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24 Hours of Moab
Report from Jake Weber

I had two goals for this race.

Beat my time last year of 1:42, and to beat my brother in law. I'll get to this in a second...

We arrived on Friday afternoon around 2pm. The camp was quickly filling in but we were able to cordon off an area big enough for our team of 7 and our families. It is amazing if you haven't been there to see how quickly a city of 5,000 people grows up out of the sand.

The Le Mans start, as riders gallop towards their bikes to begin the race. Photo by Steven Brumbaugh.

Overall people are really nice and within minutes of showing up we had a set of brand new chairs for the kids and volunteers to help set up tents. We ran into a bunch of people we recognized and were able to catch up with them.

We began our pre-ride with only 4 of the 7 members of our team. I was concerned but as my wife kept telling me, relax, you are in the "just for fun" class. We had all levels of riders in our group and that was cool since our plan was to introduce new people to the format and to camp and hang out. That being said, our pre-ride took us 3 hours. I should have realized it then but that was just about as fast as one of our riders would do a lap in the race. Oh well.

Our first racer started out the Le Mans start and quickly set a great lap time of 1:23. I was next and as I stated before, I had several goals. The bro-in-law I needed to beat was the first racer so I had my hands full. I felt great for the first 9 miles and was flying low. At that point I cramped up, hard. I've tried to figure out why. I have never cramped before in a race and so I was puzzled.

Jake Weber on the trail

I run a lot and I have done adventure races before but I am convinced it is from all the hike-a-bike sections that I decided to run through. The 2nd to last sand pit towards the end of the course sent me over the edge. I was able to pedal but not really push it at all. I couldn't even stand up on the pedals over the rough stuff. I thanked the FS gods from that point on. I finally crossed the finish line, coming in at 1:25. Oh well. 1 out of two goals met. I am proud of my b.i.l. and he did a great job. 2 minutes over 15 miles isn't that far off and plus, I dropped 17 minutes off my best time last year.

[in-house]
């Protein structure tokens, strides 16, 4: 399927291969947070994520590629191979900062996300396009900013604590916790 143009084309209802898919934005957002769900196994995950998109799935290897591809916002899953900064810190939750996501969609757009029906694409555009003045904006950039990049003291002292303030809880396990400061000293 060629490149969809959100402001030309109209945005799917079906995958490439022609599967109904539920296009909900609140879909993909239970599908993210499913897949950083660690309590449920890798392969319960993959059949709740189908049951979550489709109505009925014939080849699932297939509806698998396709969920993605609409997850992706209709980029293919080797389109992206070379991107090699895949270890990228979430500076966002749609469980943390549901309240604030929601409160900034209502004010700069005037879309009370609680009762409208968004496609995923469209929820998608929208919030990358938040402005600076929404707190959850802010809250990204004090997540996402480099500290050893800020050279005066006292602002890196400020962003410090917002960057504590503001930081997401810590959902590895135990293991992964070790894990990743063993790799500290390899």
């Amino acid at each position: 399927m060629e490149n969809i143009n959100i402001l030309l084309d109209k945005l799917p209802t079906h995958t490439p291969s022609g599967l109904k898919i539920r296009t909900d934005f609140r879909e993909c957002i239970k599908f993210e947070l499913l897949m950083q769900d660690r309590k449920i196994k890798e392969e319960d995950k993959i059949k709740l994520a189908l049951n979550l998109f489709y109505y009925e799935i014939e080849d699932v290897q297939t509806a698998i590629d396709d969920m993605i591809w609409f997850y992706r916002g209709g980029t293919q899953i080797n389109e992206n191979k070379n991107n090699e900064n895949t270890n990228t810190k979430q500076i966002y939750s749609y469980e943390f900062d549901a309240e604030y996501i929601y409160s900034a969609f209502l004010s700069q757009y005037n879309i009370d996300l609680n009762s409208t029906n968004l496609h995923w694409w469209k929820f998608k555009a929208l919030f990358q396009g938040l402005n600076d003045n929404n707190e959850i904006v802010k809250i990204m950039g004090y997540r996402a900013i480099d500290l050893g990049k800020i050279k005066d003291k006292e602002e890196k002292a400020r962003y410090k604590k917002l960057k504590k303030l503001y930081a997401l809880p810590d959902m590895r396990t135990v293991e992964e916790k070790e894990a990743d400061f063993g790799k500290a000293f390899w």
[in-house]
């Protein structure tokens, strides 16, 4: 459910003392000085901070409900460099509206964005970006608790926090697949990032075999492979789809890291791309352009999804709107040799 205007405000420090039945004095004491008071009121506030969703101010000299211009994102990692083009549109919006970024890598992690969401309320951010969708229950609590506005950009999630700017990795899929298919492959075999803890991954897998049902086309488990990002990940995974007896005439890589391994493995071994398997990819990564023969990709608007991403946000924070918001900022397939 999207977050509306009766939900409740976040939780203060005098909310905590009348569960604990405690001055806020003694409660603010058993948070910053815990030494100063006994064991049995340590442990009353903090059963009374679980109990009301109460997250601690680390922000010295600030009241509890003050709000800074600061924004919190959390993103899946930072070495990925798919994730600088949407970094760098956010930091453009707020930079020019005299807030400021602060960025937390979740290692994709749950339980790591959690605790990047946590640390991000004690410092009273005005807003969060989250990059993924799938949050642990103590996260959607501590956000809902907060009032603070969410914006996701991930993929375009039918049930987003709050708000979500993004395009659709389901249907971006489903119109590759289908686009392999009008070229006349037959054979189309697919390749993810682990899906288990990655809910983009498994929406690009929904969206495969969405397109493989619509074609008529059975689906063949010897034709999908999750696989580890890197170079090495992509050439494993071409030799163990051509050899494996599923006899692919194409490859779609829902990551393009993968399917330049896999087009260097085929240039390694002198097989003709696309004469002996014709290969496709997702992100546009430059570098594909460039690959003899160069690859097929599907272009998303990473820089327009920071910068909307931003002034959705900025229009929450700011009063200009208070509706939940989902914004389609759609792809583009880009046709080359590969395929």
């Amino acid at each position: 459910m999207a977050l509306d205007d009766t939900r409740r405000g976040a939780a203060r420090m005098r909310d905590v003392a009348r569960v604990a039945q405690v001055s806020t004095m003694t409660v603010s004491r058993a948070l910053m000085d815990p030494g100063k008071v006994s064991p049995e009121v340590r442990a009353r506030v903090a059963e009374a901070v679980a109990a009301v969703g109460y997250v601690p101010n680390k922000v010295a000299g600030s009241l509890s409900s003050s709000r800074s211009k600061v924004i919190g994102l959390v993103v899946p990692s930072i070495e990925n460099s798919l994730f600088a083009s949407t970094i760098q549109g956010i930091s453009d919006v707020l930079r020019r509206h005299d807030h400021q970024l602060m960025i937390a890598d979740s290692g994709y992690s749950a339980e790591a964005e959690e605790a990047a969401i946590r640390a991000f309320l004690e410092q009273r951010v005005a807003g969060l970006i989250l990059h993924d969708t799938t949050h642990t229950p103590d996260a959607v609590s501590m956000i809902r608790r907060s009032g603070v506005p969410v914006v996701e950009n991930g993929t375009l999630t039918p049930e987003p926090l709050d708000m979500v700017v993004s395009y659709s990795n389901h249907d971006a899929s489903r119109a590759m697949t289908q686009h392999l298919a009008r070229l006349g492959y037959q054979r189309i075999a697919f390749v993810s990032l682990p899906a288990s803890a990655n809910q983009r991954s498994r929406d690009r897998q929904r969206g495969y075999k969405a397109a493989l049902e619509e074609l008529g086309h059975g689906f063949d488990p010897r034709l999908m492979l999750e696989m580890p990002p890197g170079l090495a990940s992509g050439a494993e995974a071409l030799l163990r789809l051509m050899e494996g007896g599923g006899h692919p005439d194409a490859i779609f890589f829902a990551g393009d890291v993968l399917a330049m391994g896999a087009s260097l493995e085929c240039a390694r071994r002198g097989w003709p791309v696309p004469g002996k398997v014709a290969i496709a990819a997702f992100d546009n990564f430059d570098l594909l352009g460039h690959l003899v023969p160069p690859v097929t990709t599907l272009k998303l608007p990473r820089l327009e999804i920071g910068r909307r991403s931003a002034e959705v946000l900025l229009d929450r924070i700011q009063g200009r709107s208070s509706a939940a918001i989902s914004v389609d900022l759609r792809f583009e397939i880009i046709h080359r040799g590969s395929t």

With 7 people on a team, it really stretches out your recovery/lag time between laps. I next went out at around 3am. I had taken measures to counteract the cramps and whatever I did, it worked. I had glow sticks zip tied to my spokes and I raced with an Ipod for the first time at this event (I loved it by the way). I was rockin! I felt awesome during this lap and started a little game in my head by counting all the people I was passing. I counted my 30th rider at the 12 mile mark by the time the first rider passed me. I came in officially at 1:35 (though my watch said I did it in 1:29) and beat my b.i.l by almost 4 minutes. Oh, my final passed rider count was 34. Even though I didn't match my daylight lap time, I felt so much better and really thought I was flying. I had a blast.

We ended up doing 13 laps with all but one of us getting two laps in. The just for fun class is a great way to go if you ever want to do this race. It is cheaper, they still treat you like any other racer and you get to really kick back and enjoy the experience.

At the end of the day we placed 30th out of 69 teams, introduced 6 new riders to the format and our families had a great time. As a matter of fact, my wife (who hates camping) is already talking about how to do it all better next year.

Steve Brumbaugh heads into the setting sun.